Tuesday, November 10, 2015

THE MORAL ARGUMENT: Resources for Study

If there is no God, then Evolution must be true. And if Evolution is true, then it can be easily demonstrated that virtually everything we call wrong is really right. It's a part of what created us and what ultimately will make us better and therefore should be encouraged. If evolution is true--if winning and keeping your genes in the pool is what life is really all about, then stealing, adultery, lying and even rape are good (not bad). And yet our conscience tells us otherwise.

We all recognize that certain things are just wrong--even evil. But where does that come from? If there is no God, how can there be an objective moral standard? And if we all have this moral standard within us, who put it there? If there is no God, we are all free to do what we want. But we all know that that is not the way that it is. There is an objective moral standard--a law in our heart. And if there is, there is a Lawgiver who put it there.

RESOURCES for Digging Deeper

My Class: "The Law in Your Heart":
*MP3 Audio (45 minutes)
*PowerPoint Slideshow: When you click on this link, you will note the option at the top to "Open with Google Slides" or you may open with MS PowerPoint or OpenOffice Impress (which is free).
*Class Handout
*I recommend opening the audio and using the PowerPoint Slideshow as you listen (and/or the handout).

*The entire 16-week course may be found here: "HOW TO HAVE CONFIDENCE IN CHRIST THAT CHANGES THE WORLD (Apologetics 101: A Cumulative Case)"

*Craig, William Lane. "Moral Argument" (2 1/2 minutes)
*Turek, Frank. "A Challenge to the Moral Argument." (8 minutes)
*Turek, Frank. "Can Evolution Explain Morality?" (5 minutes)


*Craig, William Lane. "07 Moral Argument" (Over 2 hours). Four lectures from Craig's "Introduction to Apologetics" course, comprised of 51 lectures. Scroll down the list there to "07 Moral Argument."
*"Arguments for God's Existence" by Peter Kreeft (78 minutes). Starting at the 18-minute mark, Kreeft gives an excellent 10-minute summary of the moral argument (which he terms "the argument from conscience"), based largely on C.S. Lewis' version of it.

Articles (& chapters of books)
*Lewis, C.S. Mere Christianity (pages 8-20). FREE! ebook. FREE! audiobook.
*Copan, Paul. Passionate Conviction (pages 79-92). Cheap used and full of other great essays besides the one on the moral argument.
*Geisler, Norm and Frank Turek. I Don't Have Enough Faith to Be An Atheist, Chapter 7: "Mother Teresa vs. Hitler" (p.169-196).
*Last Seminary hosts 24 articles on the moral argument that can be download for FREE--with brief abstracts for each.

*Budziszewski, J. What We Can't Not Know: A Guide.
*Lewis, C.S. The Abolition of Man. FREE! here. A Lewis classic.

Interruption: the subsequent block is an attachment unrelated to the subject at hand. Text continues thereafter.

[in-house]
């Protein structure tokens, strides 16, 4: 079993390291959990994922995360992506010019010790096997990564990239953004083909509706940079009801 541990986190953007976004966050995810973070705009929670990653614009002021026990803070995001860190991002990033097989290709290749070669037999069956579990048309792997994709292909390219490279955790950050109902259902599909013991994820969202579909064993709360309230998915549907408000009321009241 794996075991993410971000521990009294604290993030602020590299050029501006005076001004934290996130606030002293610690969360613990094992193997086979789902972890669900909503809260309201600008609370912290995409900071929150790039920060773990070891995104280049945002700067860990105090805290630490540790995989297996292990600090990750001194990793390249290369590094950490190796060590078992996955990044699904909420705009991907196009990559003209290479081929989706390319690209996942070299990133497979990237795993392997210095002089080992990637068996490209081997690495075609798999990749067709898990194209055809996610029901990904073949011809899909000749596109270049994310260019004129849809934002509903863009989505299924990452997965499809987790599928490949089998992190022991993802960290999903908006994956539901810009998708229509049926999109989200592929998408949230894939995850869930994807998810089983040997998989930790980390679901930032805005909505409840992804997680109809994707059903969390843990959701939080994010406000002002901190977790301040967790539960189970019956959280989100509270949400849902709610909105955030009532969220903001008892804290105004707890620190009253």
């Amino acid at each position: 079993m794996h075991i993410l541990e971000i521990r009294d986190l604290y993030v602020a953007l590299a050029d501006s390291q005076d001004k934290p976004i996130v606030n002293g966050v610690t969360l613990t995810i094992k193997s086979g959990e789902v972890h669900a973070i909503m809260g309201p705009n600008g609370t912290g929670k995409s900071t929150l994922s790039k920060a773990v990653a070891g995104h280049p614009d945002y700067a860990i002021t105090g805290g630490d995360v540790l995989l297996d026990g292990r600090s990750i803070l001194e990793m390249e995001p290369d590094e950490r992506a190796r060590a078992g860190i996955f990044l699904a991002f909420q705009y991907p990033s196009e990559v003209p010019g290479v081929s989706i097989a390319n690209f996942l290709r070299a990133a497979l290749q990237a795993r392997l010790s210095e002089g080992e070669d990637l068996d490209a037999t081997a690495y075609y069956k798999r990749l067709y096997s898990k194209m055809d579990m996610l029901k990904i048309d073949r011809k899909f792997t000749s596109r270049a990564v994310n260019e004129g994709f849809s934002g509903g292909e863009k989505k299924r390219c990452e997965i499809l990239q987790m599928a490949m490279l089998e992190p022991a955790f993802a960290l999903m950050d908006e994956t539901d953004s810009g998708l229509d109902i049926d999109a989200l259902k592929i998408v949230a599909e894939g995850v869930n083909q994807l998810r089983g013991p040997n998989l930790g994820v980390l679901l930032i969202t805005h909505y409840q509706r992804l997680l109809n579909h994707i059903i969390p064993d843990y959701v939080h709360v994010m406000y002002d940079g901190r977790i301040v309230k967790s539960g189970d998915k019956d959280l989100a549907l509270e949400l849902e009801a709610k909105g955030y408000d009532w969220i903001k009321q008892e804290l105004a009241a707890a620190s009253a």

*Baggett, David and Jerry L. Walls. Good God: The Theistic Foundations of Morality.

Still looking?....
Check out this brief article and bibliography from my friend Carson Weitnauer.....

"My argument against God was that the universe seemed so cruel and unjust. But how had I got this idea of just and unjust? A man does not call a line crooked unless he has some idea of a straight line. What was I comparing this universe with when I called it unjust? If the whole show was bad and senseless from A to Z, so to speak, why did I, who was supposed to be part of the show, find myself in such violent reaction against it? A man feels wet when he falls into water, because man is not a water animal: a fish would not feel wet. 

Of course I could have given up my idea of justice by saying it was nothing but a private idea of my own. But if I did that, then my argument against God collapsed too--for the argument depended on saying that the world was really unjust, not simply that it did not happen to please my private fancies. Thus in the very act of trying to prove that God did not exist--in other words, that the whole of reality was senseless--I found I was forced to assume that one part of reality--namely my idea of justice--was full of sense. 

Consequently atheism turns out to be too simple. If the whole universe has no meaning, we should never have found out that it has no meaning: just as, if there were no light in the universe and therefore no creatures with eyes, we should never know it was dark. Dark would be without meaning."

- C.S. Lewis (Mere Christianity, p.22-23 of the free online ebook version)


  1. Thanks for posting about some of my articles. I appreciate it and am grateful my work on the moral argument has been useful.

  2. My pleasure! Thank you for your excellent service for the Church.